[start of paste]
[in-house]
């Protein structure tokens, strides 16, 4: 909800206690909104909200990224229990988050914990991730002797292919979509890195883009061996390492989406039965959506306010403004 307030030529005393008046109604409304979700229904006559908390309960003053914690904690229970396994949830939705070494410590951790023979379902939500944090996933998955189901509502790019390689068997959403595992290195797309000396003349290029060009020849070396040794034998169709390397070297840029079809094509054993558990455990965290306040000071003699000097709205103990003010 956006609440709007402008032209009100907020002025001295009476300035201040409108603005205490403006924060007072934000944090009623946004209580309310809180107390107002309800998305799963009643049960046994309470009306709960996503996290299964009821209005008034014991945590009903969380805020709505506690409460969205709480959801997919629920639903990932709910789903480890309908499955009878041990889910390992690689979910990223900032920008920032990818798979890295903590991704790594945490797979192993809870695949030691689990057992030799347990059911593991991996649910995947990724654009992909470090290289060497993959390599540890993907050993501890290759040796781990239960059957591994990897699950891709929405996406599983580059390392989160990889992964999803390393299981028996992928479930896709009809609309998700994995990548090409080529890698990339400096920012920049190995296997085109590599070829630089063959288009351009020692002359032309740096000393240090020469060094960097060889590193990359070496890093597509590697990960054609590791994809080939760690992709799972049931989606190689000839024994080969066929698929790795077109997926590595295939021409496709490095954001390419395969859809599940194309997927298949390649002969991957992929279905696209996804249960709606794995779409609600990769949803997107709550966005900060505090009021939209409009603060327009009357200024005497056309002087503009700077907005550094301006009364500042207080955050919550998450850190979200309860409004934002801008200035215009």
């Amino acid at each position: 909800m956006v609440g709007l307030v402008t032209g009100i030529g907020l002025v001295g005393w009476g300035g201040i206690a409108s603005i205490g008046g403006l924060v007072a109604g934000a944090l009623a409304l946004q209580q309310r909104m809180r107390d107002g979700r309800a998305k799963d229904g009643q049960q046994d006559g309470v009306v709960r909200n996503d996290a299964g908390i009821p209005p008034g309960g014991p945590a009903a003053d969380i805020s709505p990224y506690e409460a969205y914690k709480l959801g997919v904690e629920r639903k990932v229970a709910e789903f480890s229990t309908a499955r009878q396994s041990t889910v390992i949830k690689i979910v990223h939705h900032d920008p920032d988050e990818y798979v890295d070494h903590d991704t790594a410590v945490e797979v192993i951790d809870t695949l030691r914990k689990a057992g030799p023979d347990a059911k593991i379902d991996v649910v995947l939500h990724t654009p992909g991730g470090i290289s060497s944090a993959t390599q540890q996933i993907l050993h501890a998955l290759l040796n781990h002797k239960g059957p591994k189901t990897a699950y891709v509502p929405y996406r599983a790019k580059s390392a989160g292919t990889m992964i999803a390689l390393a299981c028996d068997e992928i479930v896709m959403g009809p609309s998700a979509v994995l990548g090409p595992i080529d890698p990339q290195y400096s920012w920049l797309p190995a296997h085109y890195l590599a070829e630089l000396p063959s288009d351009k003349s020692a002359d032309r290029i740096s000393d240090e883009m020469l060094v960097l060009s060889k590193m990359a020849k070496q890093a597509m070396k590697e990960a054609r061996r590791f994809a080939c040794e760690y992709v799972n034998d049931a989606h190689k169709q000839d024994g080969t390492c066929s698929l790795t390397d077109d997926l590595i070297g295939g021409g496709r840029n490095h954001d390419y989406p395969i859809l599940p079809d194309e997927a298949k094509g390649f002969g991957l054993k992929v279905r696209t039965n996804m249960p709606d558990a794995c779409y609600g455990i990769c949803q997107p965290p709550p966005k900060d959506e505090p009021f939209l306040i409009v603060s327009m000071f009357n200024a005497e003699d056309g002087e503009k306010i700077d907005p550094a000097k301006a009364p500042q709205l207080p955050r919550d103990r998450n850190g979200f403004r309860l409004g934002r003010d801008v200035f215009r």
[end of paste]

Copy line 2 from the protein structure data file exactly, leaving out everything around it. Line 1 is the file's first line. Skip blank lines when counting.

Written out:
């Protein structure tokens, strides 16, 4: 909800206690909104909200990224229990988050914990991730002797292919979509890195883009061996390492989406039965959506306010403004 307030030529005393008046109604409304979700229904006559908390309960003053914690904690229970396994949830939705070494410590951790023979379902939500944090996933998955189901509502790019390689068997959403595992290195797309000396003349290029060009020849070396040794034998169709390397070297840029079809094509054993558990455990965290306040000071003699000097709205103990003010 956006609440709007402008032209009100907020002025001295009476300035201040409108603005205490403006924060007072934000944090009623946004209580309310809180107390107002309800998305799963009643049960046994309470009306709960996503996290299964009821209005008034014991945590009903969380805020709505506690409460969205709480959801997919629920639903990932709910789903480890309908499955009878041990889910390992690689979910990223900032920008920032990818798979890295903590991704790594945490797979192993809870695949030691689990057992030799347990059911593991991996649910995947990724654009992909470090290289060497993959390599540890993907050993501890290759040796781990239960059957591994990897699950891709929405996406599983580059390392989160990889992964999803390393299981028996992928479930896709009809609309998700994995990548090409080529890698990339400096920012920049190995296997085109590599070829630089063959288009351009020692002359032309740096000393240090020469060094960097060889590193990359070496890093597509590697990960054609590791994809080939760690992709799972049931989606190689000839024994080969066929698929790795077109997926590595295939021409496709490095954001390419395969859809599940194309997927298949390649002969991957992929279905696209996804249960709606794995779409609600990769949803997107709550966005900060505090009021939209409009603060327009009357200024005497056309002087503009700077907005550094301006009364500042207080955050919550998450850190979200309860409004934002801008200035215009």